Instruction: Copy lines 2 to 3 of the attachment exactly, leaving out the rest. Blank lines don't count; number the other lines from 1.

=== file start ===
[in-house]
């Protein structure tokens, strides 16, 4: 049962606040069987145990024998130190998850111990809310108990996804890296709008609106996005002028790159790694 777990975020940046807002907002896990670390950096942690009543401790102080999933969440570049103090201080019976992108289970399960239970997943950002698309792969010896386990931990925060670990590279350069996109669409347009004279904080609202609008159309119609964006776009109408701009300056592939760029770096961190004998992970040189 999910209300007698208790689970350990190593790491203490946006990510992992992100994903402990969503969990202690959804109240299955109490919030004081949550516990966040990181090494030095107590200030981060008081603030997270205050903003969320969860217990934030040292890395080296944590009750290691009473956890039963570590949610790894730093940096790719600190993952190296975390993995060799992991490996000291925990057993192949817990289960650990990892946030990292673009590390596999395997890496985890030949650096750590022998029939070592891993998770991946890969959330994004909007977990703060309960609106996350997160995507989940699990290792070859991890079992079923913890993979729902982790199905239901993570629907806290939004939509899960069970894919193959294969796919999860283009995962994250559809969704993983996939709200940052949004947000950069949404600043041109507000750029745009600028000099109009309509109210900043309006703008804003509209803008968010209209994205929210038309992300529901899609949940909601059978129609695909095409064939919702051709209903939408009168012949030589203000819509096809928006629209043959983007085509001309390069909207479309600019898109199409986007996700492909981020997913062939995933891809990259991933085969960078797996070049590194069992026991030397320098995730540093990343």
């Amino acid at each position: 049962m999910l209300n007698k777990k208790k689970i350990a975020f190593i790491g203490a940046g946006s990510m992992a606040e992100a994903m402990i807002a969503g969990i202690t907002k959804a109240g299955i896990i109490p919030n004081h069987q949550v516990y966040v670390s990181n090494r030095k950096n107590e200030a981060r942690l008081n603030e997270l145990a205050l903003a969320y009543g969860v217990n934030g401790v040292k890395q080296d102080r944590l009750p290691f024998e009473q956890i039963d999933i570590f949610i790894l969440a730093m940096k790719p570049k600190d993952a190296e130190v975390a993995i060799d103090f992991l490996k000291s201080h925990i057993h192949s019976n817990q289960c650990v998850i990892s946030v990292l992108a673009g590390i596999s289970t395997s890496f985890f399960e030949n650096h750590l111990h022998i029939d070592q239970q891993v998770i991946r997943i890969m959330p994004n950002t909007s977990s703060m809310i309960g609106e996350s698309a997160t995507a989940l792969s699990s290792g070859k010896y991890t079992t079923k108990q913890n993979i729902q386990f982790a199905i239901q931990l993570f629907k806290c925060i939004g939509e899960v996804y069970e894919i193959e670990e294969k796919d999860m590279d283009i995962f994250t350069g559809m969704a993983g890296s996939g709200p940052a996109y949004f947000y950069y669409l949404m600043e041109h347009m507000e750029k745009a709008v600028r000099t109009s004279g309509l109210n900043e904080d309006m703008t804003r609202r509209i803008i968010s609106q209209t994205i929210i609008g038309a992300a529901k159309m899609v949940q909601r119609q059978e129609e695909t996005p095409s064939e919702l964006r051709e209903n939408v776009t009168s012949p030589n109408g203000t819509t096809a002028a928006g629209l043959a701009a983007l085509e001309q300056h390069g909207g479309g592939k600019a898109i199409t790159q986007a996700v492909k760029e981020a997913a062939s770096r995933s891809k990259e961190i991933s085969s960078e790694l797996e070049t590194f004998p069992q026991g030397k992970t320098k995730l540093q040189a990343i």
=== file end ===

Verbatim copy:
């Protein structure tokens, strides 16, 4: 049962606040069987145990024998130190998850111990809310108990996804890296709008609106996005002028790159790694 777990975020940046807002907002896990670390950096942690009543401790102080999933969440570049103090201080019976992108289970399960239970997943950002698309792969010896386990931990925060670990590279350069996109669409347009004279904080609202609008159309119609964006776009109408701009300056592939760029770096961190004998992970040189 999910209300007698208790689970350990190593790491203490946006990510992992992100994903402990969503969990202690959804109240299955109490919030004081949550516990966040990181090494030095107590200030981060008081603030997270205050903003969320969860217990934030040292890395080296944590009750290691009473956890039963570590949610790894730093940096790719600190993952190296975390993995060799992991490996000291925990057993192949817990289960650990990892946030990292673009590390596999395997890496985890030949650096750590022998029939070592891993998770991946890969959330994004909007977990703060309960609106996350997160995507989940699990290792070859991890079992079923913890993979729902982790199905239901993570629907806290939004939509899960069970894919193959294969796919999860283009995962994250559809969704993983996939709200940052949004947000950069949404600043041109507000750029745009600028000099109009309509109210900043309006703008804003509209803008968010209209994205929210038309992300529901899609949940909601059978129609695909095409064939919702051709209903939408009168012949030589203000819509096809928006629209043959983007085509001309390069909207479309600019898109199409986007996700492909981020997913062939995933891809990259991933085969960078797996070049590194069992026991030397320098995730540093990343």
């Amino acid at each position: 049962m999910l209300n007698k777990k208790k689970i350990a975020f190593i790491g203490a940046g946006s990510m992992a606040e992100a994903m402990i807002a969503g969990i202690t907002k959804a109240g299955i896990i109490p919030n004081h069987q949550v516990y966040v670390s990181n090494r030095k950096n107590e200030a981060r942690l008081n603030e997270l145990a205050l903003a969320y009543g969860v217990n934030g401790v040292k890395q080296d102080r944590l009750p290691f024998e009473q956890i039963d999933i570590f949610i790894l969440a730093m940096k790719p570049k600190d993952a190296e130190v975390a993995i060799d103090f992991l490996k000291s201080h925990i057993h192949s019976n817990q289960c650990v998850i990892s946030v990292l992108a673009g590390i596999s289970t395997s890496f985890f399960e030949n650096h750590l111990h022998i029939d070592q239970q891993v998770i991946r997943i890969m959330p994004n950002t909007s977990s703060m809310i309960g609106e996350s698309a997160t995507a989940l792969s699990s290792g070859k010896y991890t079992t079923k108990q913890n993979i729902q386990f982790a199905i239901q931990l993570f629907k806290c925060i939004g939509e899960v996804y069970e894919i193959e670990e294969k796919d999860m590279d283009i995962f994250t350069g559809m969704a993983g890296s996939g709200p940052a996109y949004f947000y950069y669409l949404m600043e041109h347009m507000e750029k745009a709008v600028r000099t109009s004279g309509l109210n900043e904080d309006m703008t804003r609202r509209i803008i968010s609106q209209t994205i929210i609008g038309a992300a529901k159309m899609v949940q909601r119609q059978e129609e695909t996005p095409s064939e919702l964006r051709e209903n939408v776009t009168s012949p030589n109408g203000t819509t096809a002028a928006g629209l043959a701009a983007l085509e001309q300056h390069g909207g479309g592939k600019a898109i199409t790159q986007a996700v492909k760029e981020a997913a062939s770096r995933s891809k990259e961190i991933s085969s960078e790694l797996e070049t590194f004998p069992q026991g030397k992970t320098k995730l540093q040189a990343i």